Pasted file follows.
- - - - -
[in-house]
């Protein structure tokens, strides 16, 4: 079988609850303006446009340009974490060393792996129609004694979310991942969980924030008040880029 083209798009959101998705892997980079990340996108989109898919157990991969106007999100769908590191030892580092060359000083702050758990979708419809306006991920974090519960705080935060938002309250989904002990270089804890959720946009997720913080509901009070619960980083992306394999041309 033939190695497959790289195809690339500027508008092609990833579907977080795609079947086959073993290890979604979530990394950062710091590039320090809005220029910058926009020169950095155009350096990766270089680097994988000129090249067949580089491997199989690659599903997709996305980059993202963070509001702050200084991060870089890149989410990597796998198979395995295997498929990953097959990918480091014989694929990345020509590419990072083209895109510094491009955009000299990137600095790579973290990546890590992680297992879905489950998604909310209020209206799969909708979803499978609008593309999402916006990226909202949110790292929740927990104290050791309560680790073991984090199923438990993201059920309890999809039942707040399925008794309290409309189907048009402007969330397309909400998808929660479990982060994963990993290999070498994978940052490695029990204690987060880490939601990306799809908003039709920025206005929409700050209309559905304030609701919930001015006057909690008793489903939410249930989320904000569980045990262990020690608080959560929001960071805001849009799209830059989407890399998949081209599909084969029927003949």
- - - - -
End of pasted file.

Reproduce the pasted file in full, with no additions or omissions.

[in-house]
């Protein structure tokens, strides 16, 4: 079988609850303006446009340009974490060393792996129609004694979310991942969980924030008040880029 083209798009959101998705892997980079990340996108989109898919157990991969106007999100769908590191030892580092060359000083702050758990979708419809306006991920974090519960705080935060938002309250989904002990270089804890959720946009997720913080509901009070619960980083992306394999041309 033939190695497959790289195809690339500027508008092609990833579907977080795609079947086959073993290890979604979530990394950062710091590039320090809005220029910058926009020169950095155009350096990766270089680097994988000129090249067949580089491997199989690659599903997709996305980059993202963070509001702050200084991060870089890149989410990597796998198979395995295997498929990953097959990918480091014989694929990345020509590419990072083209895109510094491009955009000299990137600095790579973290990546890590992680297992879905489950998604909310209020209206799969909708979803499978609008593309999402916006990226909202949110790292929740927990104290050791309560680790073991984090199923438990993201059920309890999809039942707040399925008794309290409309189907048009402007969330397309909400998808929660479990982060994963990993290999070498994978940052490695029990204690987060880490939601990306799809908003039709920025206005929409700050209309559905304030609701919930001015006057909690008793489903939410249930989320904000569980045990262990020690608080959560929001960071805001849009799209830059989407890399998949081209599909084969029927003949």